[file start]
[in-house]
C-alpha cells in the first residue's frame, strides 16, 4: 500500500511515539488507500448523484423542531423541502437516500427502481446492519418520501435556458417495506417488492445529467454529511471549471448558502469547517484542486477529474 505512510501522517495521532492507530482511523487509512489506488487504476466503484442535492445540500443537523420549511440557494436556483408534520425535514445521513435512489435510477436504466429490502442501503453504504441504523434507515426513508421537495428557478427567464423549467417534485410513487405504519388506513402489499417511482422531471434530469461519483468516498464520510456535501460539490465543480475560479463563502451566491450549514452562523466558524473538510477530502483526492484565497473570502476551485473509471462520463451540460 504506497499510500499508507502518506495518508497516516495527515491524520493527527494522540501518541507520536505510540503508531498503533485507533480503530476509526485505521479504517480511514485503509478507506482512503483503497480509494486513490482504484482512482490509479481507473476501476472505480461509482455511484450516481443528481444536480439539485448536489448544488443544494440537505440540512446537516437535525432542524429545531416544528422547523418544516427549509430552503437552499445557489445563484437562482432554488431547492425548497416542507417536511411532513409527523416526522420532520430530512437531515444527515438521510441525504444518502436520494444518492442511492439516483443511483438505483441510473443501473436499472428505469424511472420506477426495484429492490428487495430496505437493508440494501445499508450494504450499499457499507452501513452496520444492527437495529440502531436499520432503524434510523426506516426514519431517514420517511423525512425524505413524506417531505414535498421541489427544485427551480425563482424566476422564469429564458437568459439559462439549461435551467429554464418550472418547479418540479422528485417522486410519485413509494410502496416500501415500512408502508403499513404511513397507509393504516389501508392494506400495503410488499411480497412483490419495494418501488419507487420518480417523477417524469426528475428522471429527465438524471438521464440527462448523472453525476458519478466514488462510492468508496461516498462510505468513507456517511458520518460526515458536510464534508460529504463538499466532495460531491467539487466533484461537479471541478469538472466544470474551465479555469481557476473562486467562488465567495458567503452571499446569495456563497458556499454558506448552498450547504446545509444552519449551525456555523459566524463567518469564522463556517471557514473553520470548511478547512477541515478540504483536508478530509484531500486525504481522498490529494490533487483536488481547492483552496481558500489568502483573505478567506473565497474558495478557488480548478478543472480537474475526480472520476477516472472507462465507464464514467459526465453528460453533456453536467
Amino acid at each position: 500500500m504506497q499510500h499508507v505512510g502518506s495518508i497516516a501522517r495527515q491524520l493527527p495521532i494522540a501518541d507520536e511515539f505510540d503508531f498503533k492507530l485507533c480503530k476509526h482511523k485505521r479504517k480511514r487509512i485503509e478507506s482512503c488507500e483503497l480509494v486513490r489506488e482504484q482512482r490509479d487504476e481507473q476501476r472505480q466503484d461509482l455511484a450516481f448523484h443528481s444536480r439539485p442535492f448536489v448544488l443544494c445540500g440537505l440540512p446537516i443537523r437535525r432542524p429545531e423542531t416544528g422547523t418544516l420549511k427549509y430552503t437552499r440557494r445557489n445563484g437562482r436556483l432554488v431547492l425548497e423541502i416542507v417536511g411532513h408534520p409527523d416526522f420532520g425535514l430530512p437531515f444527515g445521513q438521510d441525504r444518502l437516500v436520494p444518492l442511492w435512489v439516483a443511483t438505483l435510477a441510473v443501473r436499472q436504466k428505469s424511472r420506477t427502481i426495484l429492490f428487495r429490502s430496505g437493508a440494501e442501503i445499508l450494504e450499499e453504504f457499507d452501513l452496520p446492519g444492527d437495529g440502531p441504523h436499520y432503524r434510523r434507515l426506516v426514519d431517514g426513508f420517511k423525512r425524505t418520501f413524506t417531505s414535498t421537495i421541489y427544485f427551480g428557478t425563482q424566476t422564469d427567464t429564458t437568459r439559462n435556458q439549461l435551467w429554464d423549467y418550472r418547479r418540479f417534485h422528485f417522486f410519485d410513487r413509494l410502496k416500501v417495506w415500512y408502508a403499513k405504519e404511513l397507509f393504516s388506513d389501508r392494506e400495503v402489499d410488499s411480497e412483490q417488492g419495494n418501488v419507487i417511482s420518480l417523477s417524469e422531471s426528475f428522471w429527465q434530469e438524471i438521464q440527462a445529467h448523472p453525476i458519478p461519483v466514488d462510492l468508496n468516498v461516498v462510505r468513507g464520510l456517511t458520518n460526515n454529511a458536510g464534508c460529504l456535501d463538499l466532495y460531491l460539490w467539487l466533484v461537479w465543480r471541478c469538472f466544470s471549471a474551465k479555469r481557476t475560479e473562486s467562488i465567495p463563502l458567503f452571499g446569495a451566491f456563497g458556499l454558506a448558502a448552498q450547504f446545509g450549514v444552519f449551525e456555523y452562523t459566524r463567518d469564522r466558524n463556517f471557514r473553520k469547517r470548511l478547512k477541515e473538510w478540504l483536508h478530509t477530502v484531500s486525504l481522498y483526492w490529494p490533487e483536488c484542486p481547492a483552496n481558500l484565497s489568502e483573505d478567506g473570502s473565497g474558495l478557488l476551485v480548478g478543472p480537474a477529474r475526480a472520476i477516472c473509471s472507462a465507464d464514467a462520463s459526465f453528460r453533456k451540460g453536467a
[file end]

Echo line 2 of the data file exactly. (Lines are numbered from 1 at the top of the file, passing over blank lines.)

C-alpha cells in the first residue's frame, strides 16, 4: 500500500511515539488507500448523484423542531423541502437516500427502481446492519418520501435556458417495506417488492445529467454529511471549471448558502469547517484542486477529474 505512510501522517495521532492507530482511523487509512489506488487504476466503484442535492445540500443537523420549511440557494436556483408534520425535514445521513435512489435510477436504466429490502442501503453504504441504523434507515426513508421537495428557478427567464423549467417534485410513487405504519388506513402489499417511482422531471434530469461519483468516498464520510456535501460539490465543480475560479463563502451566491450549514452562523466558524473538510477530502483526492484565497473570502476551485473509471462520463451540460 504506497499510500499508507502518506495518508497516516495527515491524520493527527494522540501518541507520536505510540503508531498503533485507533480503530476509526485505521479504517480511514485503509478507506482512503483503497480509494486513490482504484482512482490509479481507473476501476472505480461509482455511484450516481443528481444536480439539485448536489448544488443544494440537505440540512446537516437535525432542524429545531416544528422547523418544516427549509430552503437552499445557489445563484437562482432554488431547492425548497416542507417536511411532513409527523416526522420532520430530512437531515444527515438521510441525504444518502436520494444518492442511492439516483443511483438505483441510473443501473436499472428505469424511472420506477426495484429492490428487495430496505437493508440494501445499508450494504450499499457499507452501513452496520444492527437495529440502531436499520432503524434510523426506516426514519431517514420517511423525512425524505413524506417531505414535498421541489427544485427551480425563482424566476422564469429564458437568459439559462439549461435551467429554464418550472418547479418540479422528485417522486410519485413509494410502496416500501415500512408502508403499513404511513397507509393504516389501508392494506400495503410488499411480497412483490419495494418501488419507487420518480417523477417524469426528475428522471429527465438524471438521464440527462448523472453525476458519478466514488462510492468508496461516498462510505468513507456517511458520518460526515458536510464534508460529504463538499466532495460531491467539487466533484461537479471541478469538472466544470474551465479555469481557476473562486467562488465567495458567503452571499446569495456563497458556499454558506448552498450547504446545509444552519449551525456555523459566524463567518469564522463556517471557514473553520470548511478547512477541515478540504483536508478530509484531500486525504481522498490529494490533487483536488481547492483552496481558500489568502483573505478567506473565497474558495478557488480548478478543472480537474475526480472520476477516472472507462465507464464514467459526465453528460453533456453536467